Q2 2014 Headline Statistics:
Prime Central London
- Prices in Q2 2014 in Prime Central London reached £1,638,456 – up 11.29% over the same time last year (Q2)
- Average prices over the last 4 quarters have increased 10.09% vs. the preceding year
- Transactions are at their highest level since 2007, recording 6,546 sales over the last year, up 19.34% vs. the preceding year
England & Wales
- Prices in Q2 2014 in England and Wales reached £256,883 – up 5.9% over the same time last year (Q2).
- Average prices over the last 4 quarters have increased 4.46% vs. the preceding year
- Transactions are at their highest level since 2007, recording 848,767 sales over the last year, up 30.93% vs. the preceding year
WANT TO BUILD A FINANCIAL EMPIRE?
Subscribe to the Global Banking & Finance Review Newsletter for FREE Get Access to Exclusive Reports to Save Time & Money
By using this form you agree with the storage and handling of your data by this website. We Will Not Spam, Rent, or Sell Your Information.
- Prices in Q2 2014 in Greater London reached 533,489 – up 12.09% over the same time last year (Q2)
- Average prices over the last 4 quarters have increased 8.53% vs. the preceding year
- Transactions are at their highest level since 2007, recording 116,551 over the last year, up 20.07% vs. the preceding year
Contrary to reports that investment demand in Prime Central London (PCL) residential has dissipated, the just released Land Registry statistics for Q2 2014, analysed by London Central Portfolio, have shown that global appetite continues to increase. Sales volumes reached 6,546 over the year, an increase of 19.34% over last year, the highest level since 2007.
Property prices also continue to rise but with no sign of a so called ‘bubble’. The annual growth has been 10.09%. This compares with the long term average since January 1996 of 10.5% p.a., which includes the downturn during the credit crunch. This brings the average price to £1,638,456.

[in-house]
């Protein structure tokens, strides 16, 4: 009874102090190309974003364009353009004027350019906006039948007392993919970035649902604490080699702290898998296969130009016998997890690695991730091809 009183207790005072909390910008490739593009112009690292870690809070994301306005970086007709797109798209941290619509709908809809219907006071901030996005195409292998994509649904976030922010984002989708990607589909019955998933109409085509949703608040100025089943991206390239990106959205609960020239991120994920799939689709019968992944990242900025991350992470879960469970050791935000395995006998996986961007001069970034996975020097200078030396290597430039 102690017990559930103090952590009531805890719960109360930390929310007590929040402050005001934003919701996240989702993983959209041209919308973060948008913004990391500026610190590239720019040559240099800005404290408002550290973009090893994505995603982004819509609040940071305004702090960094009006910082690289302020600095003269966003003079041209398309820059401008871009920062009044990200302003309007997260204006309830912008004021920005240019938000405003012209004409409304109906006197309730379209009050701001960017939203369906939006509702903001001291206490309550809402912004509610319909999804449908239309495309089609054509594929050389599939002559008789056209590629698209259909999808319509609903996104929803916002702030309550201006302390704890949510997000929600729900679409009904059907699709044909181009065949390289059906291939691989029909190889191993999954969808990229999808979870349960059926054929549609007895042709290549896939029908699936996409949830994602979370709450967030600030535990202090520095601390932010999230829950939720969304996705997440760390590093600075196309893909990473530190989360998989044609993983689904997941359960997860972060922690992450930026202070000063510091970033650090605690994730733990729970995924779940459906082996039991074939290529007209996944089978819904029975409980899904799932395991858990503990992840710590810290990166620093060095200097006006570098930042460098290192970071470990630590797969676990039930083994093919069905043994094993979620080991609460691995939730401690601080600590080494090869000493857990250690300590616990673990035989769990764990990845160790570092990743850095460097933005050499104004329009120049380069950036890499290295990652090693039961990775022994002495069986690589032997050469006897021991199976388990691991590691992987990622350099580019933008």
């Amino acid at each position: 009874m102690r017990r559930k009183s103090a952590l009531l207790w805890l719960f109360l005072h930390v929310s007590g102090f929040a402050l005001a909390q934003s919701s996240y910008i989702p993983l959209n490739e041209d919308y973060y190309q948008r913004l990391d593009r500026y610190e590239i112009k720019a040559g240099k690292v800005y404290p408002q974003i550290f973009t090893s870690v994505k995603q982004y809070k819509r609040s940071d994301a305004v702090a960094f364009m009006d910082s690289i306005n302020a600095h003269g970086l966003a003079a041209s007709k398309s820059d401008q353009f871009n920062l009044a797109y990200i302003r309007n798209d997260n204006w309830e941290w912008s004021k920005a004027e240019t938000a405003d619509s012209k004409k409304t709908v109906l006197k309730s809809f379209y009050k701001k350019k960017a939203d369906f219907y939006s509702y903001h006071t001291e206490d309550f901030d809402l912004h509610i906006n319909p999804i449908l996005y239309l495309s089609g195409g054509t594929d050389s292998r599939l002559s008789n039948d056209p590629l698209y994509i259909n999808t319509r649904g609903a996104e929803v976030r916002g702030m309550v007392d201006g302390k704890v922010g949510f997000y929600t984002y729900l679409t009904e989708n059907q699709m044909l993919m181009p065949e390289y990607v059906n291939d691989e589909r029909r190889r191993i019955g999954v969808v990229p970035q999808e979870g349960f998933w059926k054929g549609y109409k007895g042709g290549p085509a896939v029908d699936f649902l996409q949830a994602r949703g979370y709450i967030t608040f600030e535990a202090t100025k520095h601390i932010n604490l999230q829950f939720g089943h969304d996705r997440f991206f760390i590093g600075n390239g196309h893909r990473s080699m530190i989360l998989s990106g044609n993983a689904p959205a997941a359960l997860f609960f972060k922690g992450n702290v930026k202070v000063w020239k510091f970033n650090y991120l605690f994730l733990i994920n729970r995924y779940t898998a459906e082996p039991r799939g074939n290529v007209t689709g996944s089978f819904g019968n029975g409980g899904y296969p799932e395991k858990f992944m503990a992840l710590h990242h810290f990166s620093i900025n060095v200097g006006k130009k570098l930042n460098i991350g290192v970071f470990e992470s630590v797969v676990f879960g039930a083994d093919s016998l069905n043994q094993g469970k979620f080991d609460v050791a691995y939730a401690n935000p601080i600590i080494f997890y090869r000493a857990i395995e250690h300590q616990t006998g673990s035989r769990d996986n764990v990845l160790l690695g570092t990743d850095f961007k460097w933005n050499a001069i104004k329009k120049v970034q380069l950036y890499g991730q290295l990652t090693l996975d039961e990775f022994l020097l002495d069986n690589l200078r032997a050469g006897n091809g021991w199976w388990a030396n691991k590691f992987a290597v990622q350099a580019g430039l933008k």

Greater London saw stronger growth than PCL in Q2, at 12.09% vs. the previous annual quarter, however the annual growth is less, at 8.53% vs. the preceding year. The average price now stands at well over half a million pounds, at £533,489.
Q2 2014 also shows a positive picture for the national housing market but not the extreme picture frequently painted by market commentators. Price growth in England and Wales in Q2 was 5.97% vs. the same quarter last year and annual growth was 4.46%. This only represents actual price growth of 15.1% since 2007. Transactions however, have increased a monumental 30.93%, almost one third over the year, resulting in the 848,767 transactions, the highest level since 2007.
Naomi Heaton, CEO of LCP, specialist fund and asset managers, comments, “This suggests that the housing stock is still accessible to the domestic market and that it has been a question of waiting for more positive economic sentiment to stimulate activity. However, with the introduction of mortgage caps and the prospect of interest rises on the horizon, this increased activity may well subside”.
Heaton adds, “It is a fact that the housing market tends to be self-regulating, highly sensitive to the state of the economy, employment and mortgage rates. Direct outside intervention to moderate growth is therefore uncalled for and the consequences may well not be predictable. Government actions however, such as the introduction of mortgage caps are valuable, not in cooling down the market but in ensuring that borrowing levels remain prudent and future proof”.
At £256,883, the average property price in England and Wales is now firmly over quarter of a million pounds, suggesting the Government should urgently address the jump up in stamp duty from 1% to 3% at the £250,000 price point. Heaton comments, “This would crucially help open up the market to first time buyers, for whom finding an additional £5,000 of stamp duty may make it impossible to save up for their deposit, at a time when mortgage levels are being capped on lower multiples of salary than before”.